However factual and authentic veterans and witnesses strive to be in their countless interviews, web sites and conference appearances, retroactive expediency invariably compromises their statements. 'Who', asks the historian Hans-Ernst Mittig, 'will benefit from the prestige of the rebels? [ ... ] Only the rebels themselves? All former citizens of the GDR? All Germans?' Fourteen years after unification, the ideological parameters of Germany's Cold War continue to crystalise in the war over the interpretation of 17 June 1953. The event is further obscured by comparisons to other failed, though exemplary, revolutions in German history: Frankfurt in 1848, Weimar in 1919, and the assassination attempt against Hitler on 20 July 1944. 17 June 1953 certainly undermined the legitimacy of the East German regime and thus contains in spirit the seeds of revolution. This conflict pitted workers against the workers' state, the Western against the Eastern government, one party against another, and followed a classic pattern of revolt, repression and restoration. Moreover, successive governments in Germany since 1989 have supposed that 17 June 1953 marked the founding moment of national sovereignty and of the new federal constitution of 1990. Historians are attempting to tone down perceptions of this day as a celebration of national heroics, placing emphasis instead on the political principles that it illustrates: civil disobedience, and civil society born of anti-dictatorial resistance.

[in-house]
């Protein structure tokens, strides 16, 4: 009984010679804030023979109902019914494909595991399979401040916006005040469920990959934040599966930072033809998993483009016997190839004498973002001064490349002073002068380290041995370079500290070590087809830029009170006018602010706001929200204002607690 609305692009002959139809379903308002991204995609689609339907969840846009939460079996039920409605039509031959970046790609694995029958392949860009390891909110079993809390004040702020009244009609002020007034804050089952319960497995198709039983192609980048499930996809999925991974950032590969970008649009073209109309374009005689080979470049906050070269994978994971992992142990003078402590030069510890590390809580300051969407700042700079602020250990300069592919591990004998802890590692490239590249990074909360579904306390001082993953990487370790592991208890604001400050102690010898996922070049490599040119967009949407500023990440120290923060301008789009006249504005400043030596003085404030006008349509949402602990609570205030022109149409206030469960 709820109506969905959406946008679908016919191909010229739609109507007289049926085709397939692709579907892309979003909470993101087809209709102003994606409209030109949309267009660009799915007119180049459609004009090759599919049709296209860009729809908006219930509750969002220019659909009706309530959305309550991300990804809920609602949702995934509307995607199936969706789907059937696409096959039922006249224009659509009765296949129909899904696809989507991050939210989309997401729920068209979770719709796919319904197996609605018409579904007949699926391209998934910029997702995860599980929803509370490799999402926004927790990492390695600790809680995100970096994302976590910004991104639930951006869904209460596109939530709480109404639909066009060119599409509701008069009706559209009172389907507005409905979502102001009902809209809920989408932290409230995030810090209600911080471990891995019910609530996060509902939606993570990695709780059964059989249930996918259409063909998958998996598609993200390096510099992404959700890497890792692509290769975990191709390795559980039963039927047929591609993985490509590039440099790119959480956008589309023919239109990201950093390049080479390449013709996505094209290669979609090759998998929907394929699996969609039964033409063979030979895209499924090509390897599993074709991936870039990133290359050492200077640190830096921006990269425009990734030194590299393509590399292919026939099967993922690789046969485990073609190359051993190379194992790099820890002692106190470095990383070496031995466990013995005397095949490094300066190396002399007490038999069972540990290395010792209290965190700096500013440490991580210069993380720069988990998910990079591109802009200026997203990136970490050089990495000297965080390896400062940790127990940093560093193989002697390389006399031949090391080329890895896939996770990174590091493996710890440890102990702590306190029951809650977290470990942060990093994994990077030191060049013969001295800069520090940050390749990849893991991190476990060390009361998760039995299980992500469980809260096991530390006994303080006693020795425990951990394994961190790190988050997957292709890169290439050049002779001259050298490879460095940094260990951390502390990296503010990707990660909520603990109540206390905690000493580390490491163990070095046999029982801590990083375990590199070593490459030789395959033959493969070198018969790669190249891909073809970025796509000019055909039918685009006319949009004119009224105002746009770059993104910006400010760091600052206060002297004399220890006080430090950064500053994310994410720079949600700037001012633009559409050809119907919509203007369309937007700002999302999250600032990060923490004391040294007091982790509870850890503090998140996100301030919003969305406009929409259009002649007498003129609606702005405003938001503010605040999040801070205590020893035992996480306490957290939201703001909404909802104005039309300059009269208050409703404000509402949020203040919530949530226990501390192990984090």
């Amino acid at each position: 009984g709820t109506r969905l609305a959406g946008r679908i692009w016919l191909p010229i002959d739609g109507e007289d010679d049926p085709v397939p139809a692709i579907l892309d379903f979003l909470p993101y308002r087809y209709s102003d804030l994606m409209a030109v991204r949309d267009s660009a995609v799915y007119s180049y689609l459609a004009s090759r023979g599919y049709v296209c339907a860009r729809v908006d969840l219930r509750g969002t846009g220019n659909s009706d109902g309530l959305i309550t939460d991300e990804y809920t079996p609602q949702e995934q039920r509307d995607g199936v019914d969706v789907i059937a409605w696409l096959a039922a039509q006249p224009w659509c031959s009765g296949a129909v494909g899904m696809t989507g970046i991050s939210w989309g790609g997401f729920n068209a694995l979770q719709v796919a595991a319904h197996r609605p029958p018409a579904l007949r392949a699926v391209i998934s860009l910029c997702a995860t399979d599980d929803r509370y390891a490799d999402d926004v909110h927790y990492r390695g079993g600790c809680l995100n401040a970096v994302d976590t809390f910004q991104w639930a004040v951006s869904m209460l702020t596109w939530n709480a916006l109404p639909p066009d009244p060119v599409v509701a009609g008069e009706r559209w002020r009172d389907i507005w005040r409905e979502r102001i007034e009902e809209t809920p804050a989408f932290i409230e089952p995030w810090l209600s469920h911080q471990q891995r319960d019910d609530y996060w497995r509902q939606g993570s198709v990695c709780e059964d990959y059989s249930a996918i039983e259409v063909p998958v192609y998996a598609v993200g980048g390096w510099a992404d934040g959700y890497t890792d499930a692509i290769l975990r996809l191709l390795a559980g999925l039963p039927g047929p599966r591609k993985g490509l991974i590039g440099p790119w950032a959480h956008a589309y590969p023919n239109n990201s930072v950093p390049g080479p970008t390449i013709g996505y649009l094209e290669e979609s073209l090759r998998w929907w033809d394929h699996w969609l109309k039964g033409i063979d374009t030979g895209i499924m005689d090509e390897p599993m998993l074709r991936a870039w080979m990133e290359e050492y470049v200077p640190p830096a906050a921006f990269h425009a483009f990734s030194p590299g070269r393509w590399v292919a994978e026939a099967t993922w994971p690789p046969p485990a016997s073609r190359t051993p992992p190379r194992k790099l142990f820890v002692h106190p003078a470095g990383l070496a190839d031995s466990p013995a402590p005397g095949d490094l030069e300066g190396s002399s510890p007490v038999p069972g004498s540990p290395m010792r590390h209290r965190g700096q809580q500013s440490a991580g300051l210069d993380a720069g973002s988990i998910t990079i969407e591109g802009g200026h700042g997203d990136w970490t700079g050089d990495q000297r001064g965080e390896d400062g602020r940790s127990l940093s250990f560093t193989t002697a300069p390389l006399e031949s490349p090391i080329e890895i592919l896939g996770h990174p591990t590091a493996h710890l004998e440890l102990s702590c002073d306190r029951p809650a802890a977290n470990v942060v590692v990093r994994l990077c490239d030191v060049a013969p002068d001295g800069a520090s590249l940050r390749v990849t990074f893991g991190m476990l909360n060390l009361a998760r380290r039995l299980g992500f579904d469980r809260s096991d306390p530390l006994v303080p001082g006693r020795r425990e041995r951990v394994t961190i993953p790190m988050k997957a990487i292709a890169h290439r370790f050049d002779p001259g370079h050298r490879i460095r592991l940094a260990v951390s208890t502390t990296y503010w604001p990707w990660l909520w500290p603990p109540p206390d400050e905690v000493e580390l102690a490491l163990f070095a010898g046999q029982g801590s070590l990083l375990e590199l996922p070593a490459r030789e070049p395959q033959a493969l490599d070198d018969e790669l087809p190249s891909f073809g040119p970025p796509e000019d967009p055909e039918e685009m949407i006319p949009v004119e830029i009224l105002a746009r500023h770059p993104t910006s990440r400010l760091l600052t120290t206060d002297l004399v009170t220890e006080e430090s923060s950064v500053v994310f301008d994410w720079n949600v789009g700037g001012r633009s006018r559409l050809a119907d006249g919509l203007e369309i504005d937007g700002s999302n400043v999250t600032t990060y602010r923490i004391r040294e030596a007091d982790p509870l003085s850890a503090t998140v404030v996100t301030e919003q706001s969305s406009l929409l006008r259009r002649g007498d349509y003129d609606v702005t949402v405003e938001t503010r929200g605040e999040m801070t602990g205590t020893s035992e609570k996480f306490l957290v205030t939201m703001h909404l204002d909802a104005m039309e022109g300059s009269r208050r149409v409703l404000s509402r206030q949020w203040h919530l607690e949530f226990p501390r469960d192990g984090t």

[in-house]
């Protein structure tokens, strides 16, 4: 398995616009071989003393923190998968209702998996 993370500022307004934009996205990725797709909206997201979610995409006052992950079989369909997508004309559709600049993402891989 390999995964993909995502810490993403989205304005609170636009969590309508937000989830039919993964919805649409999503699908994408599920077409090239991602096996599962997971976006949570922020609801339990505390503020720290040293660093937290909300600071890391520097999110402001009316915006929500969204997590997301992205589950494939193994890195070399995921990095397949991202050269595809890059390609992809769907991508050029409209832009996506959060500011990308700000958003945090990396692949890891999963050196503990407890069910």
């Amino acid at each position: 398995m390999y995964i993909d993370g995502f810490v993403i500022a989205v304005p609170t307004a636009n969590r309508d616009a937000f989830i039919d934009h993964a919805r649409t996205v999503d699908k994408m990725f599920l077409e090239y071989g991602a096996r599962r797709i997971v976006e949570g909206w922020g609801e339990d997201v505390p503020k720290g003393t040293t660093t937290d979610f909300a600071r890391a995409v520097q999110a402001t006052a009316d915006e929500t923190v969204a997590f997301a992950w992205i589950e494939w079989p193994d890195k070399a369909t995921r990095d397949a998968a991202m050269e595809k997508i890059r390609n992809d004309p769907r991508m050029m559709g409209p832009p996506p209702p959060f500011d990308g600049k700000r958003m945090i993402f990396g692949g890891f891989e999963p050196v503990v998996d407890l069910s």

According to the actor Sebastian Koch, who plays the leading role in one of the documentary dramas about 17 June 1953, 'This is the first time that the Germans can look back and tell stories about their country. Something that the French are so good at doing'. Thus 17 June 1953, like the nationwide success of films such as Sonnenallee (1999) and Good Bye Lenin (2003), provides a platform for the symbolic re-evaluation, if not rehabilitation, of cultural, moral and political values that were eclipsed after the annexation of the German Democratic Republic in 1990. The myth of 17 June 1953 evokes events and personalities of the GDR that had been written out of public memory after 1990, and writes them back into the public memory of all German citizens. Public perceptions of dictatorships traditionally register extremes. Members of the secret police or the civil rights movement, for example, have both won a place in history. But neither of these groups have bearing on the majority of citizens in either the former GDR or the new Federal Republic. Franziska Augstein, daughter of the founder of the Spiegel magazine Rudolf Augstein, supports Koch by applauding the symbolic power of the present commemorations: '17 June is one of the few concessions that the unified Germany makes to the self-understanding of East German people'. As an American magazine says in an enthusiastic review of the largest exhibition of East German Art at the New National Gallery in Berlin, such a wide-ranging display should give all Germans a better understanding of the East and allow 'some old ghosts to rest' (Time magazine, 11 August, 2003).